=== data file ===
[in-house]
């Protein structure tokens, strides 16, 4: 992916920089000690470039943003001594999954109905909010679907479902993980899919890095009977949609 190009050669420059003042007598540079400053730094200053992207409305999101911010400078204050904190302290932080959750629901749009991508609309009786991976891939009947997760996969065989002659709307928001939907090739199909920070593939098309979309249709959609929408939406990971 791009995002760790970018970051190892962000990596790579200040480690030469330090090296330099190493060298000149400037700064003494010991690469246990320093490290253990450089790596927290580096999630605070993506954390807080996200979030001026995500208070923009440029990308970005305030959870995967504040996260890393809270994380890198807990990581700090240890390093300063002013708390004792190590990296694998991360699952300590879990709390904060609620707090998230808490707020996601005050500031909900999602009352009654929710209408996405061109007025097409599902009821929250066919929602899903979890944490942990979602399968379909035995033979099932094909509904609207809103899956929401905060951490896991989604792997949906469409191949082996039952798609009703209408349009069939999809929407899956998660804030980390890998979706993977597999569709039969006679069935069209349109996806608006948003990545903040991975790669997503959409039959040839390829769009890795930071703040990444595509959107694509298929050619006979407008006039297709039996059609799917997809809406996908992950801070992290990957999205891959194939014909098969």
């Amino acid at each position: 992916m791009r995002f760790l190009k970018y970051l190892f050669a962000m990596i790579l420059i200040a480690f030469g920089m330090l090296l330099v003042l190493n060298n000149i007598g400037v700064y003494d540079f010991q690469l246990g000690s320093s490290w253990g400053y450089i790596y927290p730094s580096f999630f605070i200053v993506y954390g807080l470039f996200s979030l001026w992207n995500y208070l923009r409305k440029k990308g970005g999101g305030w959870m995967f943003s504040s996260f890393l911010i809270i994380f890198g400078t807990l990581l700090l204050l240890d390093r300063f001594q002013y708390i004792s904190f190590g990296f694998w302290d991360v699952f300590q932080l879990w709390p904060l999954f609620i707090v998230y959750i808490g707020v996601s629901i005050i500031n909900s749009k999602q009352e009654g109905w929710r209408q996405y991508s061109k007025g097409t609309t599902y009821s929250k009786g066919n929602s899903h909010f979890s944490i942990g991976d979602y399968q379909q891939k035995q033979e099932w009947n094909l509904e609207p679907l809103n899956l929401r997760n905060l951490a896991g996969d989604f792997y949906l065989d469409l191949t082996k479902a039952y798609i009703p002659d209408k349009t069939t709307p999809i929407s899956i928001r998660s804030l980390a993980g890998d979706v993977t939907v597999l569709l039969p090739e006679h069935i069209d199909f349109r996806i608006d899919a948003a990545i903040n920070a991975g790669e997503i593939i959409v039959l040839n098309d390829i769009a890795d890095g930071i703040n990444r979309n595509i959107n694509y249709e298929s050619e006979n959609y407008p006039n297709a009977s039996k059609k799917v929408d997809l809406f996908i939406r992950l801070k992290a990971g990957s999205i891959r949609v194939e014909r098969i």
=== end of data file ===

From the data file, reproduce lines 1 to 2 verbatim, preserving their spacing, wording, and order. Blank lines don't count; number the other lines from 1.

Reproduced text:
[in-house]
């Protein structure tokens, strides 16, 4: 992916920089000690470039943003001594999954109905909010679907479902993980899919890095009977949609 190009050669420059003042007598540079400053730094200053992207409305999101911010400078204050904190302290932080959750629901749009991508609309009786991976891939009947997760996969065989002659709307928001939907090739199909920070593939098309979309249709959609929408939406990971 791009995002760790970018970051190892962000990596790579200040480690030469330090090296330099190493060298000149400037700064003494010991690469246990320093490290253990450089790596927290580096999630605070993506954390807080996200979030001026995500208070923009440029990308970005305030959870995967504040996260890393809270994380890198807990990581700090240890390093300063002013708390004792190590990296694998991360699952300590879990709390904060609620707090998230808490707020996601005050500031909900999602009352009654929710209408996405061109007025097409599902009821929250066919929602899903979890944490942990979602399968379909035995033979099932094909509904609207809103899956929401905060951490896991989604792997949906469409191949082996039952798609009703209408349009069939999809929407899956998660804030980390890998979706993977597999569709039969006679069935069209349109996806608006948003990545903040991975790669997503959409039959040839390829769009890795930071703040990444595509959107694509298929050619006979407008006039297709039996059609799917997809809406996908992950801070992290990957999205891959194939014909098969």